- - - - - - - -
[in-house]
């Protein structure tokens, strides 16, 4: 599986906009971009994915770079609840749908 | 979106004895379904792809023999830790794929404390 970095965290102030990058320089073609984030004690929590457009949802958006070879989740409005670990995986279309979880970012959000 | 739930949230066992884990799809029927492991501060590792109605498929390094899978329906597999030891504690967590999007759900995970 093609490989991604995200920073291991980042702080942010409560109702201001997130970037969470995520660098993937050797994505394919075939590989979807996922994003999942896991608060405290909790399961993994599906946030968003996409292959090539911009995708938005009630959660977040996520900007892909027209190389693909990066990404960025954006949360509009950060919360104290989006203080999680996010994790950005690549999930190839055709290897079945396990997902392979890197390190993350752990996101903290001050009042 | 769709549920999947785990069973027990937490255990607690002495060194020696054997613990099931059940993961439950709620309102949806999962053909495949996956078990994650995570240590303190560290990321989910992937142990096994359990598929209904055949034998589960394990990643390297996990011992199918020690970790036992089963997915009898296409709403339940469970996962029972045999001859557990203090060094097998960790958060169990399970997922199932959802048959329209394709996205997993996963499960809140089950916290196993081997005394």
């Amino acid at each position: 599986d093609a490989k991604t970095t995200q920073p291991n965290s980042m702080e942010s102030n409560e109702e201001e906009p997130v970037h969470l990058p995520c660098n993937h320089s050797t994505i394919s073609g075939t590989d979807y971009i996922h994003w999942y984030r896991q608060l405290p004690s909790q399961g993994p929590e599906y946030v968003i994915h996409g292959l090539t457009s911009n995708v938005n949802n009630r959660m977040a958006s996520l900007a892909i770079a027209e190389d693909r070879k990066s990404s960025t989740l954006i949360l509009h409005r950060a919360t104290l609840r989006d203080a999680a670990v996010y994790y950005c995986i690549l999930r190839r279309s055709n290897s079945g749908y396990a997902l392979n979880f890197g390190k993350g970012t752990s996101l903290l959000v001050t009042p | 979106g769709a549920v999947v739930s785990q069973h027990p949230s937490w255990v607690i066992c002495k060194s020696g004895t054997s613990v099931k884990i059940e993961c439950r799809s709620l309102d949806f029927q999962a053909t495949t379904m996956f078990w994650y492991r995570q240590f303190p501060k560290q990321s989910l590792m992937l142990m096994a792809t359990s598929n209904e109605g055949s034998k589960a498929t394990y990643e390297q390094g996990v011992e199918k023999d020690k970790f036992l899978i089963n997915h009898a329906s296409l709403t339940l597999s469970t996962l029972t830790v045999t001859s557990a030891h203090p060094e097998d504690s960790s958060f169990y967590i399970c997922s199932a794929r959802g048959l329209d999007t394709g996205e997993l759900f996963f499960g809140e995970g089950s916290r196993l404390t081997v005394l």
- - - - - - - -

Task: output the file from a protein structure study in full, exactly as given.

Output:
[in-house]
């Protein structure tokens, strides 16, 4: 599986906009971009994915770079609840749908 | 979106004895379904792809023999830790794929404390 970095965290102030990058320089073609984030004690929590457009949802958006070879989740409005670990995986279309979880970012959000 | 739930949230066992884990799809029927492991501060590792109605498929390094899978329906597999030891504690967590999007759900995970 093609490989991604995200920073291991980042702080942010409560109702201001997130970037969470995520660098993937050797994505394919075939590989979807996922994003999942896991608060405290909790399961993994599906946030968003996409292959090539911009995708938005009630959660977040996520900007892909027209190389693909990066990404960025954006949360509009950060919360104290989006203080999680996010994790950005690549999930190839055709290897079945396990997902392979890197390190993350752990996101903290001050009042 | 769709549920999947785990069973027990937490255990607690002495060194020696054997613990099931059940993961439950709620309102949806999962053909495949996956078990994650995570240590303190560290990321989910992937142990096994359990598929209904055949034998589960394990990643390297996990011992199918020690970790036992089963997915009898296409709403339940469970996962029972045999001859557990203090060094097998960790958060169990399970997922199932959802048959329209394709996205997993996963499960809140089950916290196993081997005394």
């Amino acid at each position: 599986d093609a490989k991604t970095t995200q920073p291991n965290s980042m702080e942010s102030n409560e109702e201001e906009p997130v970037h969470l990058p995520c660098n993937h320089s050797t994505i394919s073609g075939t590989d979807y971009i996922h994003w999942y984030r896991q608060l405290p004690s909790q399961g993994p929590e599906y946030v968003i994915h996409g292959l090539t457009s911009n995708v938005n949802n009630r959660m977040a958006s996520l900007a892909i770079a027209e190389d693909r070879k990066s990404s960025t989740l954006i949360l509009h409005r950060a919360t104290l609840r989006d203080a999680a670990v996010y994790y950005c995986i690549l999930r190839r279309s055709n290897s079945g749908y396990a997902l392979n979880f890197g390190k993350g970012t752990s996101l903290l959000v001050t009042p | 979106g769709a549920v999947v739930s785990q069973h027990p949230s937490w255990v607690i066992c002495k060194s020696g004895t054997s613990v099931k884990i059940e993961c439950r799809s709620l309102d949806f029927q999962a053909t495949t379904m996956f078990w994650y492991r995570q240590f303190p501060k560290q990321s989910l590792m992937l142990m096994a792809t359990s598929n209904e109605g055949s034998k589960a498929t394990y990643e390297q390094g996990v011992e199918k023999d020690k970790f036992l899978i089963n997915h009898a329906s296409l709403t339940l597999s469970t996962l029972t830790v045999t001859s557990a030891h203090p060094e097998d504690s960790s958060f169990y967590i399970c997922s199932a794929r959802g048959l329209d999007t394709g996205e997993l759900f996963f499960g809140e995970g089950s916290r196993l404390t081997v005394l």